Along the way you’ll learn:
To understand how to update the date and time on the page, you’ll first have to learn about variables, strings, and functions. Your homework assignment at the end of this chapter will be to figure out how to add seconds to the time.
Variables Store Information
Syntax of Variables
<html><head><title>Seconds in a Day</title>
<!– hide me from older browsers
X var seconds_per_minute = 60; var minutes_per_hour = 60;
var hours_per_day = 24;
Y var seconds_per_day = seconds_per_minute * minutes_per_hour * hours_per_day;
// show me –>
Z </script> </head> <body>
<h1>Know how many seconds are in a day?</h1>
Figure 2-3: Defining and using variables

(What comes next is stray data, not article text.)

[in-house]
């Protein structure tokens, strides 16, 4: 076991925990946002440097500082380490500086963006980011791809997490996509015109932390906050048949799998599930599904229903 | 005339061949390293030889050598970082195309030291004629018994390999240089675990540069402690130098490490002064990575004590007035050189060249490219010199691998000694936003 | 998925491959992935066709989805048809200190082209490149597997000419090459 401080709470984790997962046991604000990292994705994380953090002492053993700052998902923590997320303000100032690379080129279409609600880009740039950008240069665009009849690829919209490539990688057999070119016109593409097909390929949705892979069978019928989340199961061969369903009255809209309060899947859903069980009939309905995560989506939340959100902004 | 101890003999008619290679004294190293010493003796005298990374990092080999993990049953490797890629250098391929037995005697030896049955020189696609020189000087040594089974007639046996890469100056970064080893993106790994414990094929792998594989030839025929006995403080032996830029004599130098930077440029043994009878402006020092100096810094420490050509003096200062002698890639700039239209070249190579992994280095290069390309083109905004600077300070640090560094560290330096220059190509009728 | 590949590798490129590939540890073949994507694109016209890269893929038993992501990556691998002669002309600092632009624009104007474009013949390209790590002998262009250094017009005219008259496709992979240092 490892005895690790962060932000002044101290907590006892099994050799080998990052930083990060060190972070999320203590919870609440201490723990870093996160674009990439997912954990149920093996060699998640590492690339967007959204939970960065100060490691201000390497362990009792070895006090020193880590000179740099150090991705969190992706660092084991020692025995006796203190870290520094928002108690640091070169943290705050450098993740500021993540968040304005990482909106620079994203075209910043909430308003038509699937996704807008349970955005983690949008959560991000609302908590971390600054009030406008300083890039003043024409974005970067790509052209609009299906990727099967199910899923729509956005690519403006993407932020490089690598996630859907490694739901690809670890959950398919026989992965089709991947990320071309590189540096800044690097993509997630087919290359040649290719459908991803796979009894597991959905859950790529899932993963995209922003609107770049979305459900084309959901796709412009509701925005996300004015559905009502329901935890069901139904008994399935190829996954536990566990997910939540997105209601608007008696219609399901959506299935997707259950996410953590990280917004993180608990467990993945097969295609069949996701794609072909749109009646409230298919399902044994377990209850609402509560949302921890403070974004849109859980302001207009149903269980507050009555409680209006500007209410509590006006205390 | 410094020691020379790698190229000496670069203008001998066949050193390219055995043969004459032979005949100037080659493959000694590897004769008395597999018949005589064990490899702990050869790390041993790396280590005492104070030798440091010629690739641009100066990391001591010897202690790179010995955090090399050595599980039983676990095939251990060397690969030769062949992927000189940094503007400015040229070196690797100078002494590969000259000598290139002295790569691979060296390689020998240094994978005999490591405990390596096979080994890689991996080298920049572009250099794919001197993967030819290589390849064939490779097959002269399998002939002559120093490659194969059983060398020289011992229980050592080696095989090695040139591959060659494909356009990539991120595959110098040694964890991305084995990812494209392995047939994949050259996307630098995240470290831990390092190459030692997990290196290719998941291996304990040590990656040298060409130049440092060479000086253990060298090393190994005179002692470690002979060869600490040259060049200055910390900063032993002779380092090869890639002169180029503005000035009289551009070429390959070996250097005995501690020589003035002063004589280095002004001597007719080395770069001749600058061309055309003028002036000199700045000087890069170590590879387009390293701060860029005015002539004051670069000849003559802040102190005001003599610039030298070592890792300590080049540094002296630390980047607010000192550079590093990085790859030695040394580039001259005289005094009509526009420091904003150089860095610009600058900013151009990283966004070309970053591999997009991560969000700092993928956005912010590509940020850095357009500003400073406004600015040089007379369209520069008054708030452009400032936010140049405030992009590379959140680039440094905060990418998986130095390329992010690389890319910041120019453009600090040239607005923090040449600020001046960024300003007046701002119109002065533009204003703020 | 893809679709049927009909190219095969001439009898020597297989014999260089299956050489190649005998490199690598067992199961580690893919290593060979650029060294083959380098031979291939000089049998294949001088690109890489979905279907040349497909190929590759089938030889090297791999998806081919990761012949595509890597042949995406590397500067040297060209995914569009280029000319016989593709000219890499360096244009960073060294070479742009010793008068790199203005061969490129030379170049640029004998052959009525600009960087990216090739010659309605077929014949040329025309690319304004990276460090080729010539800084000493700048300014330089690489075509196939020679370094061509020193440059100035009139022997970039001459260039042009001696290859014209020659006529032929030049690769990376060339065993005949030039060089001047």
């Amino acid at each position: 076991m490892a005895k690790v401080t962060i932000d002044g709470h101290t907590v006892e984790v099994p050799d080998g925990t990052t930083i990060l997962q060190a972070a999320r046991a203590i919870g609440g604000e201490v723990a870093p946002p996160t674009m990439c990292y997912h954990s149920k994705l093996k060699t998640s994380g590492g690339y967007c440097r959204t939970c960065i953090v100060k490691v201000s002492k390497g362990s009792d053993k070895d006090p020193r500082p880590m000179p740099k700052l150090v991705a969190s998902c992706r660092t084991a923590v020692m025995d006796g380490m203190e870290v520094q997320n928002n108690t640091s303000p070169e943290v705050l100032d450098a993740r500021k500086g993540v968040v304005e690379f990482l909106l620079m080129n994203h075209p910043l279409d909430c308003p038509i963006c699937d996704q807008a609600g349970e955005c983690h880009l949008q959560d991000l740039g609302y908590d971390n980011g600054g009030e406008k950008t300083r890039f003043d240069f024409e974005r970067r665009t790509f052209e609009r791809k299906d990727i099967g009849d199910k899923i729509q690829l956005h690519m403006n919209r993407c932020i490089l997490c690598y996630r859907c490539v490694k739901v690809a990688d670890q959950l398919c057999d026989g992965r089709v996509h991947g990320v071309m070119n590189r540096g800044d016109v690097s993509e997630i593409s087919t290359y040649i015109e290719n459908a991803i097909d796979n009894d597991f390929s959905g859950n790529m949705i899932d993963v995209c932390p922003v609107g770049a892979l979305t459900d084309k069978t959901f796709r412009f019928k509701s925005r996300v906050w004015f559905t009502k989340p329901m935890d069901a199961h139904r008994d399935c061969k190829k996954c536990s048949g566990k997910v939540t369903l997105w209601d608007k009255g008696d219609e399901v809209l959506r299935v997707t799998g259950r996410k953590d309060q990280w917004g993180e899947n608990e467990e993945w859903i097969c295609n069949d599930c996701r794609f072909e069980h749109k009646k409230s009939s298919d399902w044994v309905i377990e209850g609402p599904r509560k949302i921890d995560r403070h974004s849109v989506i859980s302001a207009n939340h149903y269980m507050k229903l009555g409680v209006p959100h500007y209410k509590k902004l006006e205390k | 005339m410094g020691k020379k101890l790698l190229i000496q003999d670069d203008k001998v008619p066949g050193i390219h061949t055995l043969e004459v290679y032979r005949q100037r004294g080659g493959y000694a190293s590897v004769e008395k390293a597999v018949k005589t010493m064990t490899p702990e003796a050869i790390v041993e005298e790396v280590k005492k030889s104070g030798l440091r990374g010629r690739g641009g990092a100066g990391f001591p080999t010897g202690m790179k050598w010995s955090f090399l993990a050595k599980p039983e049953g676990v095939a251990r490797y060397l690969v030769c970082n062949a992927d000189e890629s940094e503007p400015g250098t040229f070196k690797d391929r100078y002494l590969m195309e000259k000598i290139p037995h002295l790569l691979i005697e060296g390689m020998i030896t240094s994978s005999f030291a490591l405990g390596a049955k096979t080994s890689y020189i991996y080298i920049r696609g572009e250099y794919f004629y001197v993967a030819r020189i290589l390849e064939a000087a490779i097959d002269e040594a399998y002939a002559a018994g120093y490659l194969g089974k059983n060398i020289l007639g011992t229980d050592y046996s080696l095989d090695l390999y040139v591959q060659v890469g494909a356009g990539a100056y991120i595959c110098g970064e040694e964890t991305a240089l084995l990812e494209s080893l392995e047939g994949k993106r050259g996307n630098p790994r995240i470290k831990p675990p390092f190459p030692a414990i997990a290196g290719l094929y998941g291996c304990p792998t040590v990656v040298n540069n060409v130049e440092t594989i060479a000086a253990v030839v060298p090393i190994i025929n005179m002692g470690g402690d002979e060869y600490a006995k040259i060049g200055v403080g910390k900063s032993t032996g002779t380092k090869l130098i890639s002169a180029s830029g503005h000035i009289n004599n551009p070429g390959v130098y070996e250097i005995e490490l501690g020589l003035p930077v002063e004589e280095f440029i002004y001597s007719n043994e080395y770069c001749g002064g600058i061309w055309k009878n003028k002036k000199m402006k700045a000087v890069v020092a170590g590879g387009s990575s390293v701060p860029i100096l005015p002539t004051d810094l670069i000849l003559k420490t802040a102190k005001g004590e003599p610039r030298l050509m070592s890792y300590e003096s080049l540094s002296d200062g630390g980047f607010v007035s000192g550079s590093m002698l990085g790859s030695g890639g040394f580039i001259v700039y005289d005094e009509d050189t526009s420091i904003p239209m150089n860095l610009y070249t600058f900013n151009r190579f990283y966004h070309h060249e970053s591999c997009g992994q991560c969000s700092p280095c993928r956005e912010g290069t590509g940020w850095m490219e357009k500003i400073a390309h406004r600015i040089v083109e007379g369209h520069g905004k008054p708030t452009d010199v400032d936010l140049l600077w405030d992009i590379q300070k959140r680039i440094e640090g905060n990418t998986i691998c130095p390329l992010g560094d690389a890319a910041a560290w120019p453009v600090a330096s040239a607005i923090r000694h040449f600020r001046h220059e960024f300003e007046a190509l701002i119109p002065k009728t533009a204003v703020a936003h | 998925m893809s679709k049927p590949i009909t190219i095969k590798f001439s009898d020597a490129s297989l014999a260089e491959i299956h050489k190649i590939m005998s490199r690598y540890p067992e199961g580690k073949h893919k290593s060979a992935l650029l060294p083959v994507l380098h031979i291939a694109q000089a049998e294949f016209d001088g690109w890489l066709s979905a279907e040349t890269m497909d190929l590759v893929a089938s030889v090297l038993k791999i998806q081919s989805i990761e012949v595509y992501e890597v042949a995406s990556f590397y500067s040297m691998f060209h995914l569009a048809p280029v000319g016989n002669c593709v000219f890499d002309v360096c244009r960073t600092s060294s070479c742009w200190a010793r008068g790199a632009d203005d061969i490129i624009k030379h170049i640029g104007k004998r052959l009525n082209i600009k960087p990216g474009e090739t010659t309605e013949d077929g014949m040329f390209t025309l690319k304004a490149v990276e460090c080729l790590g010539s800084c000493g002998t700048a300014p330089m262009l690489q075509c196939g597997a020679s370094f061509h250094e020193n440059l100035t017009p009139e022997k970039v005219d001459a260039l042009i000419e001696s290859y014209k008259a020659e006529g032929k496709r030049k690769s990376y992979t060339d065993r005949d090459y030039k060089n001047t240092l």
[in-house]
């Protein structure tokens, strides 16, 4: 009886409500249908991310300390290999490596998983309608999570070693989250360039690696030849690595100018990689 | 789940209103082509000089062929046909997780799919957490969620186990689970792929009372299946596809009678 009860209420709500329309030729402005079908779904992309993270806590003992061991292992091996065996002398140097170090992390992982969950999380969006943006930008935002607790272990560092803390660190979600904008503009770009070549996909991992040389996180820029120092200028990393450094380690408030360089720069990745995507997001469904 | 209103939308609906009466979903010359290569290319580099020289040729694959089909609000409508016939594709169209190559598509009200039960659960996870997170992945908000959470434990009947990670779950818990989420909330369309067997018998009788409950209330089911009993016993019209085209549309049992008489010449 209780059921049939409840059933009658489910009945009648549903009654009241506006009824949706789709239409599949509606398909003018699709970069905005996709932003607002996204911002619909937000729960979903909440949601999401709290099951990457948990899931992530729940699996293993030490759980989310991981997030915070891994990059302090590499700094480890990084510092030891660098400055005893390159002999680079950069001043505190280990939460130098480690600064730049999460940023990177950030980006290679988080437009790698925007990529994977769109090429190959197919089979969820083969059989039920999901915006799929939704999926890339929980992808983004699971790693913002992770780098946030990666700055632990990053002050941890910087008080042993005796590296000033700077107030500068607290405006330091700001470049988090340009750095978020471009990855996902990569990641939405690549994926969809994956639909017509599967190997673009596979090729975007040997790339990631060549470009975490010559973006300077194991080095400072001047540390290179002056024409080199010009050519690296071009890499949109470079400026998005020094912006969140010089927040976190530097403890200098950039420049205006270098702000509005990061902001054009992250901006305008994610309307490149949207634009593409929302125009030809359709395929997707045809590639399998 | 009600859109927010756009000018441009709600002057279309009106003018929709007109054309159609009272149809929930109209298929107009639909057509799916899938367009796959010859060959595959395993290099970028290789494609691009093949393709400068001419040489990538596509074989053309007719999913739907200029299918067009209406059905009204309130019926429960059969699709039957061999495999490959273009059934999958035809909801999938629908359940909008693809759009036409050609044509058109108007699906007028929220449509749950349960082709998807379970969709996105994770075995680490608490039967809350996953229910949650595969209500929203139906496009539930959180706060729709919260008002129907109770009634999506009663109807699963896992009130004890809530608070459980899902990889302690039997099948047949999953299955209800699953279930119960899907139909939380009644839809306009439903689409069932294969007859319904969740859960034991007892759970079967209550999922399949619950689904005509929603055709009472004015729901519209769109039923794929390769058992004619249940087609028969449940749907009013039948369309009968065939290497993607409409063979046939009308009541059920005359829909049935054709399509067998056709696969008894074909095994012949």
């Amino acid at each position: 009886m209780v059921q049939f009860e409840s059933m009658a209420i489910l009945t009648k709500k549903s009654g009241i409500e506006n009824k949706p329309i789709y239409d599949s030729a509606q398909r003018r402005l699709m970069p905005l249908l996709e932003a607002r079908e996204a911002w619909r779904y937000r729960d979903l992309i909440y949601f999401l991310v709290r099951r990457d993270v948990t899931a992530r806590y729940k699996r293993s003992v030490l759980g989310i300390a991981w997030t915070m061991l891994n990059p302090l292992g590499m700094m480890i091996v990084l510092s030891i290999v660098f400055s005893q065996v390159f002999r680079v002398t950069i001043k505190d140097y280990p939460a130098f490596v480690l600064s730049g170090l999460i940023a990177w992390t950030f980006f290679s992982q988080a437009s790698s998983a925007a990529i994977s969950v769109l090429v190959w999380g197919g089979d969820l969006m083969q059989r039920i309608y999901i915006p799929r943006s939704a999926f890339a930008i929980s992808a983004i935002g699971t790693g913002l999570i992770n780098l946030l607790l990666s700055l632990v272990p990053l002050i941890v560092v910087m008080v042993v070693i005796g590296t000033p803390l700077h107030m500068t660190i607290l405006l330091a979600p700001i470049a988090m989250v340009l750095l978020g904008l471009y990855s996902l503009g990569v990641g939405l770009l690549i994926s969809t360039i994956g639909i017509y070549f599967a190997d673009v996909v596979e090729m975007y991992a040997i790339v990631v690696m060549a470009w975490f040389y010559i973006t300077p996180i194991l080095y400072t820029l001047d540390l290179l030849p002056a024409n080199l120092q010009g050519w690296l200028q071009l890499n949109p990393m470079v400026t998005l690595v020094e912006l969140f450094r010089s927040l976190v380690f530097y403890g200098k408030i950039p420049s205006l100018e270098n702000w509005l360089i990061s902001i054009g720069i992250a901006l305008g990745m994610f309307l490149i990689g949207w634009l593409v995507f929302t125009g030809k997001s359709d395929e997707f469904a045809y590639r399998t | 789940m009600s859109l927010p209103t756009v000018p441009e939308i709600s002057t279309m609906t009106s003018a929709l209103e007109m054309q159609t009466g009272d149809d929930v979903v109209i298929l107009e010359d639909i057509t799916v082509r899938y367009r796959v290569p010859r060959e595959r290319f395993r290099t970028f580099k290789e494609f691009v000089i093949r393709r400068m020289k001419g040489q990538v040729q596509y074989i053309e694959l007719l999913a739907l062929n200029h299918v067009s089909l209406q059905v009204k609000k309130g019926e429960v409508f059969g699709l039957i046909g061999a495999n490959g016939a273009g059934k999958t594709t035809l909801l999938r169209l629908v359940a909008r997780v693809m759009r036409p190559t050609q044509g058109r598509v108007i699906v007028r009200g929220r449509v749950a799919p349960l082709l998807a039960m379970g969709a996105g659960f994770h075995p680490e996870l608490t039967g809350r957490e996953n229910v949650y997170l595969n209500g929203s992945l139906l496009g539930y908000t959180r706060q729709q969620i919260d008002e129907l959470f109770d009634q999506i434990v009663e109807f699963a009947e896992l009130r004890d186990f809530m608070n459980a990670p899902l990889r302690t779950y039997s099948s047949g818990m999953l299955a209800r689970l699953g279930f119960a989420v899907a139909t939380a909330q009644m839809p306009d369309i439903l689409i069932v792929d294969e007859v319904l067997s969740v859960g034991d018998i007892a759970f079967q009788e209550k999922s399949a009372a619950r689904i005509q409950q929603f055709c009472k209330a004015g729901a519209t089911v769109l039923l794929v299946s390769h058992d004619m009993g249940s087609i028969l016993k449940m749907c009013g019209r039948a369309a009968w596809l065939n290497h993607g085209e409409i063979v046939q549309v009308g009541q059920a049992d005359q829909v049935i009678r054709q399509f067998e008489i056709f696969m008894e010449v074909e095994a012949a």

The first word, var, introduces a variable for the first time, you don’t need to use it after the first instance, no matter how many times you employ the variable in the script.
NOTE: Many people don’t use var in their code. Although most browsers let you get away without it, it’s always a good idea to put var in front of a variable the first time you use it. (You’ll see why when I talk about writing your own functions in Chapter 6.)
If you name your variables descriptively, your code will be easier to under stand while you’re writing it, and much easier to understand when you return to it later for revision or enhancement. Also, no matter which programming language you use, you’ll spend about 50 percent of your coding time finding and getting rid of your mistakes. This is called debugging–and it’s a lot easier to debug code when the variables have descriptive names. You’ll learn more about debugging in Chapter 14.